Those sounds belong'd to Depravity still !
The dark allusion, or bolder brag
Of the dexterous “ dodge,” and the lots of " swag,"
The plunder'd house—or the stolen nag-
The blazing rick, or the darker crime
That quench'd the spark before its time-
The wanton speech of the wife immoral-
The noise of drunken or deadly quarrel,
With savage menaces, which threaten’d the life,
Till the heart seem'd merely a strop " for the knife ;"
The human liver, no better than that
Which is sliced and thrown to an old woman's cat;
And the head, so useful for shaking and nodding, To be punch'd into holes, like “a shocking bad hat"
That is only fit to be punch'd into wadding!
In short, wherever she turn'd the horn,
To the highly bred, or the lowly born,
The working man who look'd over the hedge,
Or the mother nursing her infant pledge,
The sober Quaker, averse to quarrels,
Or the Governess pacing the village through,
With her twelve Young Ladies, two and two,
Looking, as such young ladies do,
Truss'd by Decorum and stuff?d with morals
Whether she listen’d to Hob or Bob,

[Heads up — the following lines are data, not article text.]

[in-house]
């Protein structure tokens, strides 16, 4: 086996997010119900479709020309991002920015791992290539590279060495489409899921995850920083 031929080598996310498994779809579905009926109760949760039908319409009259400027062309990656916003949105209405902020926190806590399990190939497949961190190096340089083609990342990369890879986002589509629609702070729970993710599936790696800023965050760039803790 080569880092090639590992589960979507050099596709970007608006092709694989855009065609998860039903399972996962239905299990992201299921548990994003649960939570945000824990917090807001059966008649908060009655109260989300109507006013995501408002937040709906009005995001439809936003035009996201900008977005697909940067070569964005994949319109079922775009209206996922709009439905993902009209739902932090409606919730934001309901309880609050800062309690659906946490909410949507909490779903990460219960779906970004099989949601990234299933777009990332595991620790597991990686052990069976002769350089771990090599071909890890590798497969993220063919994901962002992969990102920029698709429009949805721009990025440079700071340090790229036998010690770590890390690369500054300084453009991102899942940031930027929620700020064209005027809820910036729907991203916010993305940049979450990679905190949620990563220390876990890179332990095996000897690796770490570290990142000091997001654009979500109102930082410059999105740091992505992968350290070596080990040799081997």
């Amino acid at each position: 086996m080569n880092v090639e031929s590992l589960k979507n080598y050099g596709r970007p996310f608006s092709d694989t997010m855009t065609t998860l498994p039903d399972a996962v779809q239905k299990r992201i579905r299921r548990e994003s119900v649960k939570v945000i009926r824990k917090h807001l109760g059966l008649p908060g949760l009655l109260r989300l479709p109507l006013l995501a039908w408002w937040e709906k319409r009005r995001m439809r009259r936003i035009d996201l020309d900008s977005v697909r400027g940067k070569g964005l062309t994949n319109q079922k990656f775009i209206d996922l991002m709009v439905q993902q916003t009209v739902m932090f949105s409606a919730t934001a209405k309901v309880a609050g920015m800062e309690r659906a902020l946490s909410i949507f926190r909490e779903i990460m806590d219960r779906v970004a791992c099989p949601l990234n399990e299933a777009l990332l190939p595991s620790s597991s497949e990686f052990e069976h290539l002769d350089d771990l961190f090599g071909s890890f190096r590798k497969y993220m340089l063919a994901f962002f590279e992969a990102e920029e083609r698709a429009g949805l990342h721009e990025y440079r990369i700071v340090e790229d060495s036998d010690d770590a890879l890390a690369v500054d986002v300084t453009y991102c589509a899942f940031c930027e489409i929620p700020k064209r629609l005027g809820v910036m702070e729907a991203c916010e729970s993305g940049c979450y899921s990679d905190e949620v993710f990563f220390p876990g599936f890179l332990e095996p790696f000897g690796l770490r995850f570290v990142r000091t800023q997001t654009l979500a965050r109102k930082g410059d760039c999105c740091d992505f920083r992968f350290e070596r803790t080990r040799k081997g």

Nob or Snob,
The Squire on his cob,
Or Trudge and his ass at a tinkering job,
To the Saint who expounded at“ Little Zion
Or the “Sinner who kept the Golden Lion”.
The man teetotally wean'd from liquor-
The Beadle, the Clerk, or the Reverend Vicar-
Nay, the very Pie in its cage of wicker-
She gather'd such meanings, double or single,
That like the bell
With muffins to sell,
Her ear was kept in a constant tingle !
But this was naught to the tales of shame,
The constant runnings of evil fame,
Foul, and dirty, and black as ink,
That her ancient cronies, with nod and wink,
Pour'd in her horn like slops in a sink :
While sitting in conclave, as gossips do,
With their Hyson or Howqua, black or green,
And not a little of feline spleen
Lapp'd up in “Catty packages,” too,
To give a zest to the sipping and supping ;
For still by some invisible tether,
Scandal and Tea are link'd together,
As surely as Scarification and Cupping ;
Yet never since Scandal drank Bohea-
Or sloe, or whatever it happen'd to be,
For some grocerly thieves
Turn over new leaves
Without much amending their lives or their tea-
No, never since cup was fillid or stirr'd
Were such vile and horrible anecdotes heard,
As blackend their neighbors, of either gender,
Especially that which is call'd the Tender,
But instead of the softness we fancy therewith,
As harden'd in vice as the vice of a smith.